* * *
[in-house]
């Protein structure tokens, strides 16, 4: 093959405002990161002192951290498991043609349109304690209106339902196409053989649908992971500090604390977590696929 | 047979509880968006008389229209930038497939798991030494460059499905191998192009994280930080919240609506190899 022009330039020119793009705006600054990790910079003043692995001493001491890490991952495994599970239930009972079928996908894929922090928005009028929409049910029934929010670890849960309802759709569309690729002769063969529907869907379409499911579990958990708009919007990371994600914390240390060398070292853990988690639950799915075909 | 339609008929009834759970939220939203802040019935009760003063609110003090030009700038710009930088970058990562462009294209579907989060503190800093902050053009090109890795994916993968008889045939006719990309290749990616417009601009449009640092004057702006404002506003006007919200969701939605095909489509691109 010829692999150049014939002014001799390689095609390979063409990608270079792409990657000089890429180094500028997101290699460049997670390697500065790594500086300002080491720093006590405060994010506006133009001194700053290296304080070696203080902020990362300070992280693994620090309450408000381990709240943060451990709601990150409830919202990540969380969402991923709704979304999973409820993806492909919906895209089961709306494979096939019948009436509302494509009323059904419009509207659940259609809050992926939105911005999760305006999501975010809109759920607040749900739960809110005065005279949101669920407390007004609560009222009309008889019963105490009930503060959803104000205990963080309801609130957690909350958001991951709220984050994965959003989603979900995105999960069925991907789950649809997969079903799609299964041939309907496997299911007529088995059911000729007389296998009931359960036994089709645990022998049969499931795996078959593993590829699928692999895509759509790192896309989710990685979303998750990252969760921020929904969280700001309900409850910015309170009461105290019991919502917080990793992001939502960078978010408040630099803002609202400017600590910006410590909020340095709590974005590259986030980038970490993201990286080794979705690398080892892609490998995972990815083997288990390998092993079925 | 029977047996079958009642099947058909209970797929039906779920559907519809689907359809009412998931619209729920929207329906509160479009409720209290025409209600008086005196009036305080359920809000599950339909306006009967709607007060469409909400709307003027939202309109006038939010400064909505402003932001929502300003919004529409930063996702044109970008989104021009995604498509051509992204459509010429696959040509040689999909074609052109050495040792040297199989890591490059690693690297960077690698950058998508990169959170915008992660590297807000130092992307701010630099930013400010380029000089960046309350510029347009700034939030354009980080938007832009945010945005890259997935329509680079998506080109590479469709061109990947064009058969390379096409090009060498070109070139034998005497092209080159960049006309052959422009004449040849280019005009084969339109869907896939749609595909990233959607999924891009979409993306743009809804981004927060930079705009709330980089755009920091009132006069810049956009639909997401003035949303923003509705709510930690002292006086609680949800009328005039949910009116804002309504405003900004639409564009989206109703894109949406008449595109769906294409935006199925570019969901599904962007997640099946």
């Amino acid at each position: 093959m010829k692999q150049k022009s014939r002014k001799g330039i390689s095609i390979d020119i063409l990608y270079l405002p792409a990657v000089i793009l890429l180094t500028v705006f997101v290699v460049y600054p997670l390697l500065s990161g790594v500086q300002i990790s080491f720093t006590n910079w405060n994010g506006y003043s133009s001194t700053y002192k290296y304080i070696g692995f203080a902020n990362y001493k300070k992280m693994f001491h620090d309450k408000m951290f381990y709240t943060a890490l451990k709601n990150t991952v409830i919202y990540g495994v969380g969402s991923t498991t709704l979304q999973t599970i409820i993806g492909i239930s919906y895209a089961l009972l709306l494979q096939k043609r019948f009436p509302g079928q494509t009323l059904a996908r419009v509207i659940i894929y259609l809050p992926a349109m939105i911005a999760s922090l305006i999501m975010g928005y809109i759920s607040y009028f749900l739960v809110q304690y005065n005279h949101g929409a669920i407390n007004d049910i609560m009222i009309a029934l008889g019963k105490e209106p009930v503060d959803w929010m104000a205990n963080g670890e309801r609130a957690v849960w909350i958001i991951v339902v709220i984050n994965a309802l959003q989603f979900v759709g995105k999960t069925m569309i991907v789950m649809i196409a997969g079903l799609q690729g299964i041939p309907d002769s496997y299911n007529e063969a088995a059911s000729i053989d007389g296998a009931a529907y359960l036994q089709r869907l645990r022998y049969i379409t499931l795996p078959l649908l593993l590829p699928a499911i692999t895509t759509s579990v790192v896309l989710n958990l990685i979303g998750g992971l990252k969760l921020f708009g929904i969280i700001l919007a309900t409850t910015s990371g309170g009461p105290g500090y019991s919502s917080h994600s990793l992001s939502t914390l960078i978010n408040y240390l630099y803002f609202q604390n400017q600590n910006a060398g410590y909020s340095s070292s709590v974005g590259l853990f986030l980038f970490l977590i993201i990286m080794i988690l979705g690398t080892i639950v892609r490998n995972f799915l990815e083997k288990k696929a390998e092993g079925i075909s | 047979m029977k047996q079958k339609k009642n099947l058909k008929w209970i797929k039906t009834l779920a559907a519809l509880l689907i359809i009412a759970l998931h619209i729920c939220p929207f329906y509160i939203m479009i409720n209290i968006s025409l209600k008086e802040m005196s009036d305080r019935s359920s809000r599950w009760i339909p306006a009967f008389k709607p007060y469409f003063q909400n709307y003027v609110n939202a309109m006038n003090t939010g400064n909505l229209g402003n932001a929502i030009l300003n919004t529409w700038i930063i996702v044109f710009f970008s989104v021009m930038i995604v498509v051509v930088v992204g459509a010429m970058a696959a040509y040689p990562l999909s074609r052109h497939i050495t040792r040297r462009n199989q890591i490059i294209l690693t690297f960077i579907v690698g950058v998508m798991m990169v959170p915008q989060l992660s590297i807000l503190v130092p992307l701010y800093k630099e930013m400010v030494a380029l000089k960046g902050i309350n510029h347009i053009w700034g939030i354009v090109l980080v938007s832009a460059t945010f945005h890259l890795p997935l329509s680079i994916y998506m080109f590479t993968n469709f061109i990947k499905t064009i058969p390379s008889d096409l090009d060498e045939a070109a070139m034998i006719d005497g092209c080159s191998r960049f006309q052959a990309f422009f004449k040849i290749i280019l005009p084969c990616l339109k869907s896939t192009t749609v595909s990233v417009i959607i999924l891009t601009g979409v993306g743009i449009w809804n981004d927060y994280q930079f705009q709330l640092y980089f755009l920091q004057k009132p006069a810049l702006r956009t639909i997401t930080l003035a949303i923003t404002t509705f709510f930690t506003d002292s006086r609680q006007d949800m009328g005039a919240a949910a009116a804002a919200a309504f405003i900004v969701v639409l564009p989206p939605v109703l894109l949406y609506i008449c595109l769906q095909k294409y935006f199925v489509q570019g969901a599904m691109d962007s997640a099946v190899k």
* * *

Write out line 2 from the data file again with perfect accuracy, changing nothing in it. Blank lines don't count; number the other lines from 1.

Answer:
């Protein structure tokens, strides 16, 4: 093959405002990161002192951290498991043609349109304690209106339902196409053989649908992971500090604390977590696929 | 047979509880968006008389229209930038497939798991030494460059499905191998192009994280930080919240609506190899 022009330039020119793009705006600054990790910079003043692995001493001491890490991952495994599970239930009972079928996908894929922090928005009028929409049910029934929010670890849960309802759709569309690729002769063969529907869907379409499911579990958990708009919007990371994600914390240390060398070292853990988690639950799915075909 | 339609008929009834759970939220939203802040019935009760003063609110003090030009700038710009930088970058990562462009294209579907989060503190800093902050053009090109890795994916993968008889045939006719990309290749990616417009601009449009640092004057702006404002506003006007919200969701939605095909489509691109 010829692999150049014939002014001799390689095609390979063409990608270079792409990657000089890429180094500028997101290699460049997670390697500065790594500086300002080491720093006590405060994010506006133009001194700053290296304080070696203080902020990362300070992280693994620090309450408000381990709240943060451990709601990150409830919202990540969380969402991923709704979304999973409820993806492909919906895209089961709306494979096939019948009436509302494509009323059904419009509207659940259609809050992926939105911005999760305006999501975010809109759920607040749900739960809110005065005279949101669920407390007004609560009222009309008889019963105490009930503060959803104000205990963080309801609130957690909350958001991951709220984050994965959003989603979900995105999960069925991907789950649809997969079903799609299964041939309907496997299911007529088995059911000729007389296998009931359960036994089709645990022998049969499931795996078959593993590829699928692999895509759509790192896309989710990685979303998750990252969760921020929904969280700001309900409850910015309170009461105290019991919502917080990793992001939502960078978010408040630099803002609202400017600590910006410590909020340095709590974005590259986030980038970490993201990286080794979705690398080892892609490998995972990815083997288990390998092993079925 | 029977047996079958009642099947058909209970797929039906779920559907519809689907359809009412998931619209729920929207329906509160479009409720209290025409209600008086005196009036305080359920809000599950339909306006009967709607007060469409909400709307003027939202309109006038939010400064909505402003932001929502300003919004529409930063996702044109970008989104021009995604498509051509992204459509010429696959040509040689999909074609052109050495040792040297199989890591490059690693690297960077690698950058998508990169959170915008992660590297807000130092992307701010630099930013400010380029000089960046309350510029347009700034939030354009980080938007832009945010945005890259997935329509680079998506080109590479469709061109990947064009058969390379096409090009060498070109070139034998005497092209080159960049006309052959422009004449040849280019005009084969339109869907896939749609595909990233959607999924891009979409993306743009809804981004927060930079705009709330980089755009920091009132006069810049956009639909997401003035949303923003509705709510930690002292006086609680949800009328005039949910009116804002309504405003900004639409564009989206109703894109949406008449595109769906294409935006199925570019969901599904962007997640099946």